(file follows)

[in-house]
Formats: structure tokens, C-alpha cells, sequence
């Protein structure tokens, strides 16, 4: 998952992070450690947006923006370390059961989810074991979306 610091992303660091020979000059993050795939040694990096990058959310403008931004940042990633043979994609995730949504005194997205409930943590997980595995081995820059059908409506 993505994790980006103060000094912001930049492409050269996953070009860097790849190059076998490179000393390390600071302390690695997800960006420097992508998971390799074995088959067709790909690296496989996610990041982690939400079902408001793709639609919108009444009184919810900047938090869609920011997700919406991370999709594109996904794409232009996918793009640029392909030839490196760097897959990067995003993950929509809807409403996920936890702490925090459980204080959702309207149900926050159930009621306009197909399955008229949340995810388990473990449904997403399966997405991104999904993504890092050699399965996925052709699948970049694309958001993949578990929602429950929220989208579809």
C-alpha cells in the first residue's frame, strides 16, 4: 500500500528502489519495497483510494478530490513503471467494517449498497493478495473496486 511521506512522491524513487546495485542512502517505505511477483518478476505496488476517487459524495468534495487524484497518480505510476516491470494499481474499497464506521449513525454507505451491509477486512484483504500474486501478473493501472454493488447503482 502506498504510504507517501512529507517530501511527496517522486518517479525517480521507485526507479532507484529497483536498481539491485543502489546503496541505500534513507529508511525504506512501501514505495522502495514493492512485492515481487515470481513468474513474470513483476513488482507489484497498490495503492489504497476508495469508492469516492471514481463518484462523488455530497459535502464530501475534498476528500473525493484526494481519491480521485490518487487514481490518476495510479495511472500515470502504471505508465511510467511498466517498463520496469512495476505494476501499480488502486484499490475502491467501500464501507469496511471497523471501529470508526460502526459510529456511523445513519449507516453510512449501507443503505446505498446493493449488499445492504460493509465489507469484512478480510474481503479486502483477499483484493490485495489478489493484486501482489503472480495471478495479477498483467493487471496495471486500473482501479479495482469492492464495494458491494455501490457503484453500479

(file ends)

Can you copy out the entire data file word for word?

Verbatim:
[in-house]
Formats: structure tokens, C-alpha cells, sequence
């Protein structure tokens, strides 16, 4: 998952992070450690947006923006370390059961989810074991979306 610091992303660091020979000059993050795939040694990096990058959310403008931004940042990633043979994609995730949504005194997205409930943590997980595995081995820059059908409506 993505994790980006103060000094912001930049492409050269996953070009860097790849190059076998490179000393390390600071302390690695997800960006420097992508998971390799074995088959067709790909690296496989996610990041982690939400079902408001793709639609919108009444009184919810900047938090869609920011997700919406991370999709594109996904794409232009996918793009640029392909030839490196760097897959990067995003993950929509809807409403996920936890702490925090459980204080959702309207149900926050159930009621306009197909399955008229949340995810388990473990449904997403399966997405991104999904993504890092050699399965996925052709699948970049694309958001993949578990929602429950929220989208579809």
C-alpha cells in the first residue's frame, strides 16, 4: 500500500528502489519495497483510494478530490513503471467494517449498497493478495473496486 511521506512522491524513487546495485542512502517505505511477483518478476505496488476517487459524495468534495487524484497518480505510476516491470494499481474499497464506521449513525454507505451491509477486512484483504500474486501478473493501472454493488447503482 502506498504510504507517501512529507517530501511527496517522486518517479525517480521507485526507479532507484529497483536498481539491485543502489546503496541505500534513507529508511525504506512501501514505495522502495514493492512485492515481487515470481513468474513474470513483476513488482507489484497498490495503492489504497476508495469508492469516492471514481463518484462523488455530497459535502464530501475534498476528500473525493484526494481519491480521485490518487487514481490518476495510479495511472500515470502504471505508465511510467511498466517498463520496469512495476505494476501499480488502486484499490475502491467501500464501507469496511471497523471501529470508526460502526459510529456511523445513519449507516453510512449501507443503505446505498446493493449488499445492504460493509465489507469484512478480510474481503479486502483477499483484493490485495489478489493484486501482489503472480495471478495479477498483467493487471496495471486500473482501479479495482469492492464495494458491494455501490457503484453500479